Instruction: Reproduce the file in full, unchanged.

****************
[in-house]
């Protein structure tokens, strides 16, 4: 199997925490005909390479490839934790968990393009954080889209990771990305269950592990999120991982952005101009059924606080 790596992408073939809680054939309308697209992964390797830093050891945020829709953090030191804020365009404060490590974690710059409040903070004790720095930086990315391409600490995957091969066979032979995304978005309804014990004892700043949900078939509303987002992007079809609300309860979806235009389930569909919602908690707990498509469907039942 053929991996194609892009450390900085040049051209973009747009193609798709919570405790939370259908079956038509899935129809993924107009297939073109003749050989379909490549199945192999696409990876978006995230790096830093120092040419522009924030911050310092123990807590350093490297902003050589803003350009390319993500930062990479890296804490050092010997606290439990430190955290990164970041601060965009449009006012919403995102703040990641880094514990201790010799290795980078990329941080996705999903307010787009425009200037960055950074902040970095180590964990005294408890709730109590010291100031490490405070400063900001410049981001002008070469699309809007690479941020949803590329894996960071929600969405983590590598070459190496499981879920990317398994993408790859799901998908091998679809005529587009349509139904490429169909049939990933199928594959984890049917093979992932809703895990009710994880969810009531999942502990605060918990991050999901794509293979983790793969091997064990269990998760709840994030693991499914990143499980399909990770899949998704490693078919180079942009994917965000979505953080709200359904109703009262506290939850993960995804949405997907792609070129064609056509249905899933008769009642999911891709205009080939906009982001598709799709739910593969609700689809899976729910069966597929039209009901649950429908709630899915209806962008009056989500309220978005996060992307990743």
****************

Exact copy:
[in-house]
């Protein structure tokens, strides 16, 4: 199997925490005909390479490839934790968990393009954080889209990771990305269950592990999120991982952005101009059924606080 790596992408073939809680054939309308697209992964390797830093050891945020829709953090030191804020365009404060490590974690710059409040903070004790720095930086990315391409600490995957091969066979032979995304978005309804014990004892700043949900078939509303987002992007079809609300309860979806235009389930569909919602908690707990498509469907039942 053929991996194609892009450390900085040049051209973009747009193609798709919570405790939370259908079956038509899935129809993924107009297939073109003749050989379909490549199945192999696409990876978006995230790096830093120092040419522009924030911050310092123990807590350093490297902003050589803003350009390319993500930062990479890296804490050092010997606290439990430190955290990164970041601060965009449009006012919403995102703040990641880094514990201790010799290795980078990329941080996705999903307010787009425009200037960055950074902040970095180590964990005294408890709730109590010291100031490490405070400063900001410049981001002008070469699309809007690479941020949803590329894996960071929600969405983590590598070459190496499981879920990317398994993408790859799901998908091998679809005529587009349509139904490429169909049939990933199928594959984890049917093979992932809703895990009710994880969810009531999942502990605060918990991050999901794509293979983790793969091997064990269990998760709840994030693991499914990143499980399909990770899949998704490693078919180079942009994917965000979505953080709200359904109703009262506290939850993960995804949405997907792609070129064609056509249905899933008769009642999911891709205009080939906009982001598709799709739910593969609700689809899976729910069966597929039209009901649950429908709630899915209806962008009056989500309220978005996060992307990743």